The most important requirement is to be sure that your computer supports the software and operating system that you load on it. This information can be obtained from the manufacturer of your operating system. Many of the exercises that involve a computer require you to connect to the Internet.

Software Requirements

There is no particular operating system required to work with the software referenced in this book. The step-by-step instructions were written to work precisely on a Windows 2000 Professional computer, but they should work similarly on any Windows 95 or later operating system. If you have another operating system, you might need to look up specific steps on how to install the software referenced in this book on your particular operating system. All other software you require to perform any exercise can be downloaded for free from the Internet.

To view the eBook you must have Microsoft Internet Explorer 5.01 or later and the proper Hypertext Markup Language (HTML) components on your system. If your system does not meet these requirements, you can install Internet Explorer 6 Service Pack 1 from the CD-ROM prior to installing the eBook.

You must have the Supplemental Course Materials CD-ROM inserted in your CD-ROM drive to run the eBook.

Setup Instructions

To perform these exercises, you must set up your computer according to the manufacturer's instructions. All other instructions should be accurate for a Windows 2000 Professional operating system and very similar for Windows 95 or later operating systems. As previously mentioned, you should already be capable of installing, configuring, and connecting computers to the Internet before reading this book or attempting any of these exercises. Those tasks must be accomplished according to your software and hardware vendor instructions before you attempt any computer-related exercise in this book.

The eBook

The companion CD also includes a fully searchable electronic version of the book (eBook).

To use the eBook
  1. Insert the Supplemental Course Materials CD-ROM into your CD-ROM drive.

    If AutoRun is disabled on your machine, run StartCD.exe in the root folder of the CD-ROM or refer to the Readme.txt file on the CD-ROM.

  2. Click eBook on the user interface menu and follow the prompts.

    If AutoRun is disabled on your machine, run StartCD.exe in the root folder of the CD-ROM or refer to the Readme.txt file on the CD-ROM.

The Sample Exam Questions

The CD-ROM also includes an assessment tool that generates 50-question practice exams with automated scoring and answer feedback.

To install the sample exam questions on your hard disk drive
  1. Insert the Supplemental Course Materials CD-ROM into your CD-ROM drive.

    If AutoRun is disabled on your machine, run StartCD.exe in the root directory of the CD-ROM or refer to the Readme.txt file on the CD-ROM.

  2. Click Sample Exam Questions on the user interface menu and follow the prompts.

The Security+ Certification Program

The CompTIA Security+ Certification is a testing program sponsored by the Computing Technology Industry Association (CompTIA) that certifies the knowledge of networking technicians who have accumulated 24 months of experience in the information technology (IT) industry. You can find more information about CompTIA certifications at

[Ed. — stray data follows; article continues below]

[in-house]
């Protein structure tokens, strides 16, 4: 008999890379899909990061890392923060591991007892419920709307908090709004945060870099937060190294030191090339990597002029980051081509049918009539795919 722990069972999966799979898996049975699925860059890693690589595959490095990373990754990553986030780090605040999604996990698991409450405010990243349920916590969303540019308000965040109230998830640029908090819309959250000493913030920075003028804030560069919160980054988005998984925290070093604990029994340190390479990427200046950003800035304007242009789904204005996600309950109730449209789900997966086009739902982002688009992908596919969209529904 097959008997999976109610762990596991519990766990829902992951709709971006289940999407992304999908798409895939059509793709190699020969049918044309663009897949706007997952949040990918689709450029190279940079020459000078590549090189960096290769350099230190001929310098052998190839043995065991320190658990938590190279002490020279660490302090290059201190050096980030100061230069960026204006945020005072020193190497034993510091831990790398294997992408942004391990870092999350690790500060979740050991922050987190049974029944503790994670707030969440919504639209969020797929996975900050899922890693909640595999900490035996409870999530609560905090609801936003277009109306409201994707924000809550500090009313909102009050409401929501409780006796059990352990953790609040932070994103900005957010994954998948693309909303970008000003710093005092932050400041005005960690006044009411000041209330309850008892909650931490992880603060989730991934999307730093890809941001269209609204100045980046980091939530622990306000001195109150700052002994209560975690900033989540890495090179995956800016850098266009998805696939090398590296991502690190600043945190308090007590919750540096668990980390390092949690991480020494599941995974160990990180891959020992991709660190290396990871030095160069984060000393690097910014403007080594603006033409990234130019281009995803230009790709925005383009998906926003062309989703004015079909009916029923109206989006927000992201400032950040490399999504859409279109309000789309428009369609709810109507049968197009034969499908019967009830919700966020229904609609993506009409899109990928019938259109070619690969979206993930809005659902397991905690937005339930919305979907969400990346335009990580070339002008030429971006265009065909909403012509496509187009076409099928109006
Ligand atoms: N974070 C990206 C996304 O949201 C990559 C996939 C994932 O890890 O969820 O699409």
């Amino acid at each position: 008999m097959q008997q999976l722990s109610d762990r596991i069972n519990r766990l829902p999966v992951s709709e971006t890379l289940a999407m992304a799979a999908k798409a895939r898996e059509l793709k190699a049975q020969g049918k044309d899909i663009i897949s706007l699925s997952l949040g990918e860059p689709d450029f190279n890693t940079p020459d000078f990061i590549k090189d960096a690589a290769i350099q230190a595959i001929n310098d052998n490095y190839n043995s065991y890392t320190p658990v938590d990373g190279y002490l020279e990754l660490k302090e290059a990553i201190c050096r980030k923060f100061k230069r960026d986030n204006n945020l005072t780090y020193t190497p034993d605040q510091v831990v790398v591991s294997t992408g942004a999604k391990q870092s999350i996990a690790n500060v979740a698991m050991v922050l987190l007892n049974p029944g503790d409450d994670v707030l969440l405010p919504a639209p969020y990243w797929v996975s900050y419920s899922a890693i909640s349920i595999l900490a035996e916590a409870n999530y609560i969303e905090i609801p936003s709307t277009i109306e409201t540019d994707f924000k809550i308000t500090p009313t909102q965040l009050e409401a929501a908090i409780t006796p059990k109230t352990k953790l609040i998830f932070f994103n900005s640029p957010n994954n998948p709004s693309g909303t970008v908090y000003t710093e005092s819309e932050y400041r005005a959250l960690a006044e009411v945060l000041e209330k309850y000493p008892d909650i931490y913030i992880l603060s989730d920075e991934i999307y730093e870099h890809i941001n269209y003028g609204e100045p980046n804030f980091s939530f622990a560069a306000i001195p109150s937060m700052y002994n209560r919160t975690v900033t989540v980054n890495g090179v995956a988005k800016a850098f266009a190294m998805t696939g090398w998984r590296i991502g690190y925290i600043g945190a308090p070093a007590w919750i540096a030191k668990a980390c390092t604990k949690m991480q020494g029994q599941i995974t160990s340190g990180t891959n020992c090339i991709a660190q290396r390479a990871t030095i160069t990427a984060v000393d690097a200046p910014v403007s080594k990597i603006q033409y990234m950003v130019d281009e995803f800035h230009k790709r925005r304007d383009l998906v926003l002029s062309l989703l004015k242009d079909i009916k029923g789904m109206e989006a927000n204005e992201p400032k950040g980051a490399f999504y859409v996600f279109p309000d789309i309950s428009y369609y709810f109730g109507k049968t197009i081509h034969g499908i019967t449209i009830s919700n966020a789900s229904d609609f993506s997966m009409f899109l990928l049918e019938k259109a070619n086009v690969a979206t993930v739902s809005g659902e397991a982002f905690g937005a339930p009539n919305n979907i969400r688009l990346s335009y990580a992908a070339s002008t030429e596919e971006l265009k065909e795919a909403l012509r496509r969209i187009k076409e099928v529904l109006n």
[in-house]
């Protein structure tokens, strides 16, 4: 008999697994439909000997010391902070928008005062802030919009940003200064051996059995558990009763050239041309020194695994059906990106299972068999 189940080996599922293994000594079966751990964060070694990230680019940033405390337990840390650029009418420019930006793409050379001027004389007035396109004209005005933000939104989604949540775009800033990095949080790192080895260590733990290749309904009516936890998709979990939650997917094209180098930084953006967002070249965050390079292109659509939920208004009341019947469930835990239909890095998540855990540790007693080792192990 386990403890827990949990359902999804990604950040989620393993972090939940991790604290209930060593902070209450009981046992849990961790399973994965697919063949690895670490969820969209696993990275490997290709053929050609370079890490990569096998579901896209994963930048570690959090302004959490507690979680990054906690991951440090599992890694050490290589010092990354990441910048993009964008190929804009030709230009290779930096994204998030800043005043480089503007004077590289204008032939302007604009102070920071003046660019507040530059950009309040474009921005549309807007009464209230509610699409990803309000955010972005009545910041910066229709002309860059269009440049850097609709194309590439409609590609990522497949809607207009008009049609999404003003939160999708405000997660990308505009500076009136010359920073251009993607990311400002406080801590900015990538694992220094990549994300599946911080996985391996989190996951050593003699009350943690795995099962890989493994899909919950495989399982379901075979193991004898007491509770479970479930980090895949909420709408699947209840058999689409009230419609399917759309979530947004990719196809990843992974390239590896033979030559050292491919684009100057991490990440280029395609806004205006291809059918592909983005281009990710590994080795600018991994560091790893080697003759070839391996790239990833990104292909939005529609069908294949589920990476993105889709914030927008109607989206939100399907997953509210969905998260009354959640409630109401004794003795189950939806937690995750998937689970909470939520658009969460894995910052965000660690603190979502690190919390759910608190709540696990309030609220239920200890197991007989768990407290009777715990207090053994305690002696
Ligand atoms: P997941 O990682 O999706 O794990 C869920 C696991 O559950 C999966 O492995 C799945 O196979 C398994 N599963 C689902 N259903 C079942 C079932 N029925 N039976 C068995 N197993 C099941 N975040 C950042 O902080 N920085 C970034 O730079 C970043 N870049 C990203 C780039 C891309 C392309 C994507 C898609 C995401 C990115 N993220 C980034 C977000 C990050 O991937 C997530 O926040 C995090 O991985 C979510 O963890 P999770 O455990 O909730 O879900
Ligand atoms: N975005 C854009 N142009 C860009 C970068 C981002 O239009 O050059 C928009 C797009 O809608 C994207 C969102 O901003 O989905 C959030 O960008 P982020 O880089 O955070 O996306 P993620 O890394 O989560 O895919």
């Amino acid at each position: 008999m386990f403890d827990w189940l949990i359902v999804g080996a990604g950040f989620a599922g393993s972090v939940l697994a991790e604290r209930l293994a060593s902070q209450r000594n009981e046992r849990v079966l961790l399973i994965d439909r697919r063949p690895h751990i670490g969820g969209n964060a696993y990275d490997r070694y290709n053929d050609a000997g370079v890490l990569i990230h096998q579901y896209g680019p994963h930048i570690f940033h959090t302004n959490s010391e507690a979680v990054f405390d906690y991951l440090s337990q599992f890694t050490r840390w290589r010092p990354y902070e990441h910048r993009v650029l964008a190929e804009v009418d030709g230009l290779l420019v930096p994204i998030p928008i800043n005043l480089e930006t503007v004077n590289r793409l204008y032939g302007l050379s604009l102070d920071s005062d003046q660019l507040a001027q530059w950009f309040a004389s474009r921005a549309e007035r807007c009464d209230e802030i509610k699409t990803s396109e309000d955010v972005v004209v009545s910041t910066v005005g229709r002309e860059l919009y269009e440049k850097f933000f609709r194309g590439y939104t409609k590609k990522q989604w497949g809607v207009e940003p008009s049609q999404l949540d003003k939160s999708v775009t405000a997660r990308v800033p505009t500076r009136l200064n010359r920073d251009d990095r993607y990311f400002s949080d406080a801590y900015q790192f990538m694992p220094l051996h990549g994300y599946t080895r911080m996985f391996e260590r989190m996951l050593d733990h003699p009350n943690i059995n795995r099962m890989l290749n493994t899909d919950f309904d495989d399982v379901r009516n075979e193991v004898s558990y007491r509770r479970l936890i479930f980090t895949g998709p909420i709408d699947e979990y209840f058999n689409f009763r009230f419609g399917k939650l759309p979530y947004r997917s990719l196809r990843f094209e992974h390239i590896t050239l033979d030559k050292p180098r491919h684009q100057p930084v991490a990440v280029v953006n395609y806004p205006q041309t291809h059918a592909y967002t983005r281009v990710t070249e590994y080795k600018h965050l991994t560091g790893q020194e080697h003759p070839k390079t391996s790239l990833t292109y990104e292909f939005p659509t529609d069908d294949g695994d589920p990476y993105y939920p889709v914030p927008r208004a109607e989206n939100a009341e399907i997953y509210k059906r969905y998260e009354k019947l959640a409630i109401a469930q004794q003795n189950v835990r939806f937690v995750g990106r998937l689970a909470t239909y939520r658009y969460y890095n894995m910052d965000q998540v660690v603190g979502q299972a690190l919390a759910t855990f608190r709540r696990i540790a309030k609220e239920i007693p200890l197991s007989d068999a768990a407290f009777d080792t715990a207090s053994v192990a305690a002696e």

Leading experts from all sectors of the IT industry developed the Security+ Certification Exam SY0-101. CompTIA conducted a multilevel review process for all questions to ensure that they are accurate as well as psychometrically sound.

Benefits of Certification

For most individuals, Security+ Certification is the first step on the path to becoming a security professional. It can also be thought of as the next step after CompTIA's A+ and Network+ certifications for people who want to specialize in computer security. Passing the Security+ examination certifies you as possessing the basic knowledge and skills needed to become a computer security specialist. If you are interested in becoming a Microsoft Certified Systems Engineer (MCSE), the Security+ Certification Training Kit provides just the foundation you need to get on your way with confidence.

With Security+ Certification, you will receive many benefits, including the

  • Recognized proof of professional achievement. The Security+ credential asserts that the holder has reached a level of competence commonly accepted and valued by the industry.
  • Enhanced job opportunities. Many employers give hiring preference to applicants with Security+ Certification.
  • Opportunity for advancement. The Security+ credential can be a plus when an employer awards job promotions.
  • Training requirement. Security+ Certification is being adopted as a recommended prerequisite to enrollment in certain vendors' training courses.
  • Customer confidence. As the general public learns about Security+ Certification, customers will request that only certified technicians be assigned to their accounts.
  • Improved productivity. Certified employees perform work faster and more accurately. Statistics show that certified employees can work up to 75 percent faster than employees without certification.